Wednesday, February 16, 2011

Bison Fettuccini

Woahh, it's been a while since I've posted!  Don't worry, I've still been cooking everyday - life has just been too crazy to upload pictures and write out recipes.  But I have some fun stuff saved up for you, starting with this interesting dish...

My 11-year-old brother came to stay with me last weekend, and I wanted to make something extra-special for him.  This kid is used to experiencing phenomenal cooking on a daily basis (because he lives with my mom), so I knew he wouldn't impress easily.  We went to the grocery store on Saturday afternoon, and as we're walking through the store, we have this conversation...

What do you want for dinner?
I don't know... what can you make?
Tell me what you want, and I'll tell you if I can make it.
Sure, what else?
Mixed together?
Yeahhhh (with a big smile)

Sounded easy enough.  But then we head toward the meat section, and I see him eyeing the raw meat through the glass.  Next thing I know, he's convinced me to purchase a pound of bison sirloin steak.  On the ride home I start to get nervous.  I've never cooked bison and only eaten it once before.  Or was that buffalo?  Is there even a difference?  The nice, old man behind the meat counter had given me some tips for how to cook my bison, but as soon as I got home I started researching.  (Google-ing food is my idea of fun, so just go with it.)  Did you know that there's a National Bison Association?  Well, their website WOWed me... I learned that bison has one-third less fat than chicken, and it pretty much outshines any other kind of meat when it comes to having more iron, less cholesterol, fewer calories, etc.  Most importantly, I learned from their Bison Cooking 101 page that it cooks much quicker than beef, so I should cook it slowly on low heat.

Once I was properly educated, we got started!  My little bro was excited to take pictures while I cooked, so there's a lot for this post.

You'll need:
3/4 pound fettuccini
1 pound bison sirloin steak
3 Tablespoons of olive oil, divided
2 Tablespoons Original Allegro Marinade
1/4 cup chopped onion, finely chopped (more if desired)
3 baby bella mushrooms, thinly sliced (more if desired)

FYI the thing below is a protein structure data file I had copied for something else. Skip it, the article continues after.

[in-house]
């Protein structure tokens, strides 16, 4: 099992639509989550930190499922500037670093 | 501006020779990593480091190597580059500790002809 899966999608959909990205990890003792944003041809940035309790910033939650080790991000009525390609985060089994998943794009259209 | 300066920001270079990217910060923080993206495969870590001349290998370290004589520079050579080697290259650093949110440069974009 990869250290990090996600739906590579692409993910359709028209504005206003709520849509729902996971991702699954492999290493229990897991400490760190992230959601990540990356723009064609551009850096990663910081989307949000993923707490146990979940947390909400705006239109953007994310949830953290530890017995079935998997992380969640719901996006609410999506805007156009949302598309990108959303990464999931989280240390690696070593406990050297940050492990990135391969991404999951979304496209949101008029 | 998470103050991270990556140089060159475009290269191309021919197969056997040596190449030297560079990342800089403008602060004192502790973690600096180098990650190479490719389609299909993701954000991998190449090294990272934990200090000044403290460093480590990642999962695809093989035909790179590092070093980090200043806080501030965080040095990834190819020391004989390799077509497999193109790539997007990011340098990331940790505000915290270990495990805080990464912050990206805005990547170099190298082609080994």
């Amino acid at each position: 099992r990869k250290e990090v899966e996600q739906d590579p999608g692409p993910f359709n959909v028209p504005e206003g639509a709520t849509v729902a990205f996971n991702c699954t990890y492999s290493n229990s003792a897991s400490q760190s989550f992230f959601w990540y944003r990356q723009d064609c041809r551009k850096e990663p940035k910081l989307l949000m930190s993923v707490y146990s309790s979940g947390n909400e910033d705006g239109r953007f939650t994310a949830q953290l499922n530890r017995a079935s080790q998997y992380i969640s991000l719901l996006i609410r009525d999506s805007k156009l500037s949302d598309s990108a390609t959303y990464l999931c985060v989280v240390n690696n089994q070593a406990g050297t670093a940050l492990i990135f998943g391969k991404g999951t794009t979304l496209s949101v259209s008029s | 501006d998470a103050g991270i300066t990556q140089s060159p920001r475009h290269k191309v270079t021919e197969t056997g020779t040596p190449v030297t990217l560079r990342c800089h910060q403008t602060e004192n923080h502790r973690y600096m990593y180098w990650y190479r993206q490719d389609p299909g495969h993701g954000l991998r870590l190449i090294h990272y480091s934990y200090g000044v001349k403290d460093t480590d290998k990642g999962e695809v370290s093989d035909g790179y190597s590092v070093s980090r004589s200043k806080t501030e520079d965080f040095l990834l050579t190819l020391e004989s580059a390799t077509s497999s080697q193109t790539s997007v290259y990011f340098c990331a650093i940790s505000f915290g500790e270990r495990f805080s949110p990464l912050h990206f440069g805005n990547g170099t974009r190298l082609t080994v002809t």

1 large clove of garlic, minced
16 oz. tomato sauce (2 small cans)
3 oz. tomato paste (1/2 small can)
1 Tablespoon fresh basil, chopped
1 Tablespoon fresh Italian parsley, chopped
1/2 teaspoon dried oregano
Salt and Pepper to taste
2 Tablespoons butter
1/2 teaspoon dried Italian seasoning

We wanted a simple spaghetti sauce that wouldn't overpower the bison, so we steered away from alfredo and went with a homemade tomato-based sauce with fresh herbs.  It ended up being the perfect choice with the bison, but if you absolutely have to, you could go with a store-bought jar to save time.

Add 1 Tablespoon of olive oil to a sauté pan and turn to medium-low heat.

Chop and add onion.  I wanted to add 1/4 cup more, but Brother said, "That's enough!" So I stopped chopping.

I begged Brother to let me put mushrooms in.  (Have you noticed that I use baby bella mushrooms in just about any dish I can?)  I convinced him that they were crucial to the integrity of the sauce.  That was kind of a lie, but that's how much I love mushrooms - enough to sin.  ;)

Mince the garlic next, and add to the sauté pan.

Once the onions and mushrooms are tender, add tomato sauce and paste, and stir.

Add basil and parsley.

Add oregano, salt, and pepper.

Give the sauce a stir, and let it simmer for 10-15 minutes on low heat, stirring occasionally.  Don't forget to sample the sauce at some point to make sure it's seasoned the way you like it.  I tend to under-salt it at first and have to add a bit more.

Meanwhile, put a large pot of water on high heat to come to a boil for your fettuccini.

Now, let's tackle this bison! First, drizzle another tablespoon of olive oil in a small sauté pan and turn on your burner - remember, low heat!

I poured a tablespoon of Allegro on each side and just massaged it into the meat. I also sprinkled on salt and freshly ground pepper.  I wish I would have had time to marinate it a few hours earlier, but it was still tasty. :)

Cut into strips...

And then into small chunks.  These should be bite-size. 

Spread these in your small pan.

Turn the meat as it starts to brown - don't overcook!

Using a slotted spoon or spatula, move the bison to your pasta sauce and stir together.

In the meantime, you should have added your fettuccine to the boiling pot of water.  Cook it according to the package directions.  

I always have to set a timer for the pasta because I usually have several burners going at once, and I get distracted.

Okay, drain the pasta, and return it to the pot, but this time with the last tablespoon of olive oil and on low heat.

Add the butter.

Add the Italian seasoning and stir gently, so that the butter melts and seasoning spreads throughout.

You're ready to eat!

I served this dish with some cheesy bread (provolone melted on french bread) and asparagus on the side.

Needless to say, it was delicious!

I think my next experiment will be Bison Chili in my slow cooker!

Sending you love (and bison) from my kitchen.


  1. Is bison expensive? I just had it last weekend actually

  2. It's a little pricy. I bought mine for about $9/pound.